In another variation, substantially as described in claim 12 below, the pressure increasing means 102 comprises a positive pressure atmosphere source that is maintained in a provided storage means.

In a further variation, substantially as described in claim 13 below, the pressure increasing means 102 comprises a provided atmosphere blower or compressor pump.

In a third embodiment of a print element de-prime process, in accordance with the present invention, substantially as described in claim 14 below, the ink reservoir 10 includes a reservoir pressure 12 and the print element 30 includes a print element pressure 32, and the method includes reducing the reservoir pressure 12 and increasing the print element pressure 32.

In a variation of the third embodiment, substantially as described in claim 15 below, the method includes a coupling by the pressure reducing means valve 5 of the ink reservoir 10 to a provided pressure reducing means 2 and a coupling by the pressure increasing means valve 105 of the print element 30 to a provided pressure increasing means 102.

In a further variation, substantially as described in claim 16 below, the pressure reducing means 2 comprises a negative pressure atmosphere source that is maintained in a provided storage means.

In another variation, substantially as described in claim 17 below, the pressure reducing means 2 comprises a provided atmosphere suction or expansion pump.

In a further variation, substantially as described in claim 18 below, the print element 30 includes a print element nozzle 39, and the method includes bringing the print element nozzle 39 into contact with a provided maintenance cap 180 and with the maintenance cap 180, in turn, being coupled to the pressure increasing means 102.

In another variation, substantially as described in claim 19 below, the pressure increasing means 102 comprises a positive pressure atmosphere source that is maintained in a provided storage means.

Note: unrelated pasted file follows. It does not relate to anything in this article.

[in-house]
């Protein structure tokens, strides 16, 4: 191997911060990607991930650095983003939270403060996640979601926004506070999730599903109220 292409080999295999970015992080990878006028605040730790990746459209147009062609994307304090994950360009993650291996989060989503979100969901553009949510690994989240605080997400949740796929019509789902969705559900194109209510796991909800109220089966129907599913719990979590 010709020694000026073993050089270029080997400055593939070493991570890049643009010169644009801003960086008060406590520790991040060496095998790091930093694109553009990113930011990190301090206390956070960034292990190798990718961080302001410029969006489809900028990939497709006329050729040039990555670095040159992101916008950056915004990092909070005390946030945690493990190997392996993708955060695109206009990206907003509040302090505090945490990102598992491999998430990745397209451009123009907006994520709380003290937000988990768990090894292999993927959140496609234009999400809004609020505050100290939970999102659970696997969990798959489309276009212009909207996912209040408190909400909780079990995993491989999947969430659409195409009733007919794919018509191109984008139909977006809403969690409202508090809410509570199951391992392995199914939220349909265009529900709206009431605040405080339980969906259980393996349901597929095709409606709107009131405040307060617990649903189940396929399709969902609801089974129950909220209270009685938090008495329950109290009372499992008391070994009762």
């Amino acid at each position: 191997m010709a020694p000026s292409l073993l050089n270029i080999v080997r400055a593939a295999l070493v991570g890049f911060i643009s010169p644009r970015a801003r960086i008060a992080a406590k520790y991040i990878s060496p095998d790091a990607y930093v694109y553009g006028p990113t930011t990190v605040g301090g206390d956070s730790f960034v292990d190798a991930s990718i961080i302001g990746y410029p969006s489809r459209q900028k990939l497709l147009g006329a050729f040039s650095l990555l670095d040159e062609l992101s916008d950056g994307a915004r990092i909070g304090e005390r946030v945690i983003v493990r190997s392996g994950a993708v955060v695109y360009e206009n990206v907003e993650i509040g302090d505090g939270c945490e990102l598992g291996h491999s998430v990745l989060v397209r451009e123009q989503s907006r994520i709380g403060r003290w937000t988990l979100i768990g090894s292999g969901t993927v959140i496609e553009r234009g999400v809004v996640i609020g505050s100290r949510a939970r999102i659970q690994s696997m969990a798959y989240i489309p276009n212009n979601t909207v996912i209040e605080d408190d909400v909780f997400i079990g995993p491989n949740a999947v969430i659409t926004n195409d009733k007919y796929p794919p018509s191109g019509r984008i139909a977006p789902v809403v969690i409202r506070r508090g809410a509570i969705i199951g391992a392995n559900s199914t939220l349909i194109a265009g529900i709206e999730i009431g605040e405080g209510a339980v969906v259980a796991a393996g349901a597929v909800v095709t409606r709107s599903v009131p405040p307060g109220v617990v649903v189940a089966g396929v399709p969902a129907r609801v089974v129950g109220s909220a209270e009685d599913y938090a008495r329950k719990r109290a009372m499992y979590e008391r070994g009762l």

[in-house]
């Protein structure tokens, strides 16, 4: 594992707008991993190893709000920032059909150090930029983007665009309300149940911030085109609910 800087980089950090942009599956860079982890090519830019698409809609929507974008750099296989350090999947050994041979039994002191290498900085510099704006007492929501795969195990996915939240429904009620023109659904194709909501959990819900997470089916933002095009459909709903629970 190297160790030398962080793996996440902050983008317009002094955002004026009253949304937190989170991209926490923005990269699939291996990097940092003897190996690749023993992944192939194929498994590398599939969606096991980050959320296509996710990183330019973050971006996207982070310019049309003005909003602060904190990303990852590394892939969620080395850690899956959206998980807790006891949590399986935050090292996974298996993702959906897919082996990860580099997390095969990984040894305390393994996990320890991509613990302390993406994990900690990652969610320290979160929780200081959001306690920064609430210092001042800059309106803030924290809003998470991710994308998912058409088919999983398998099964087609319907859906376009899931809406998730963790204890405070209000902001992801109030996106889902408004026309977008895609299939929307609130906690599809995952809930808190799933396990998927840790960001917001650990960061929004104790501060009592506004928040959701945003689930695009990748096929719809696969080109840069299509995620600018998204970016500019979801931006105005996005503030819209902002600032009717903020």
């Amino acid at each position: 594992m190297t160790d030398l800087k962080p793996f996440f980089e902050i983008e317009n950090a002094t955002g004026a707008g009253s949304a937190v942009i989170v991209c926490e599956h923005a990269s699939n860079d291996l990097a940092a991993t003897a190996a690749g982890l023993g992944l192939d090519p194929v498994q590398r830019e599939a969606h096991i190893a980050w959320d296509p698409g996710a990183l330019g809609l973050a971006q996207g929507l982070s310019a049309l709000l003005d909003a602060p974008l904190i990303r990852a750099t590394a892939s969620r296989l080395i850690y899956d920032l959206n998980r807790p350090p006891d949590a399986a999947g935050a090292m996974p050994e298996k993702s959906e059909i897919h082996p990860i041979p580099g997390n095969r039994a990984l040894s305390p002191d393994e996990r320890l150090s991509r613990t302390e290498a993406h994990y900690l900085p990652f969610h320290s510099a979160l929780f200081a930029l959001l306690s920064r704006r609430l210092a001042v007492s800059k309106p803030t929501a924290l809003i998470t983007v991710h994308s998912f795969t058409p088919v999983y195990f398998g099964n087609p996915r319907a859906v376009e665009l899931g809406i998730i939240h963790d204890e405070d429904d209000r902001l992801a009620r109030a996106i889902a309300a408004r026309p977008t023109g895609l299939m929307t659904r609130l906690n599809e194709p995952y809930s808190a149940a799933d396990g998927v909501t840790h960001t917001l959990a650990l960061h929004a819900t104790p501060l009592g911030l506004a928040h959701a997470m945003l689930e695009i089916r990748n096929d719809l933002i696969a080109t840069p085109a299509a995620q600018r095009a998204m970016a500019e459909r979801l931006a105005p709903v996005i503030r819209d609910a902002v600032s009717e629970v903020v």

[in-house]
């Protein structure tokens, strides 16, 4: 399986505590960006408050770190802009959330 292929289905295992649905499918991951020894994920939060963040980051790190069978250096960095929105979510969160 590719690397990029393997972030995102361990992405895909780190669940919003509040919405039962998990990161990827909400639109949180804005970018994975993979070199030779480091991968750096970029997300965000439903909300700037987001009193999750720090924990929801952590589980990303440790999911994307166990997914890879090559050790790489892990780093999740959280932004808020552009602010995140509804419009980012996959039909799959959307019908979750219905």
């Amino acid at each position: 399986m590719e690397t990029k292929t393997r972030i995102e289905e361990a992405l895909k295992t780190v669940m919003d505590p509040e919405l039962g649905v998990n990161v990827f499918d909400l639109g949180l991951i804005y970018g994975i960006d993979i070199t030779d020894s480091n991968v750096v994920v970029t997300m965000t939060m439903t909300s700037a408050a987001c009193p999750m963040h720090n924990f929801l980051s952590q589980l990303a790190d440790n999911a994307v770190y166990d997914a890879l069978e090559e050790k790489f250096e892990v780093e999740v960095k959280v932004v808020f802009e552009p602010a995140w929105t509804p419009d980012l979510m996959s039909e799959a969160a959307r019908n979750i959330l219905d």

In a further variation, substantially as described in claim 20 below, the pressure increasing means 102 comprises a provided atmosphere blower or compressor pump.

The table below lists the drawing element reference numbers together with their corresponding written description:

  • No.: Description:
  • 1 image forming device
  • 2 pressure reducing means
  • 3 pressure reducing means channel
  • 5 pressure reducing means valve
  • 7 pressure reducing means reservoir channel
  • 10 ink reservoir
  • 11 reservoir ink as comprised in the ink reservoir 10
  • 12 reservoir pressure as comprised in the ink reservoir 10
  • 20 ink supply channel coupling the ink reservoir 10 and the print element 30
  • 21 ink flow from the reservoir 10 towards the print element 30
  • 29 print element ink 31 evacuating, discharging, withdrawing or flowing from the print element 30
  • 30 print element
  • 31 print element ink as comprised in the print element 30
  • 32 print element pressure as comprised in the print element 30
  • 33 print element temperature as comprised in the print element 30
  • 34 print element temperature signal
  • 39 print element nozzle
  • 40 printhead comprising the ink reservoir 10, the ink supply channel 20 and the print element 30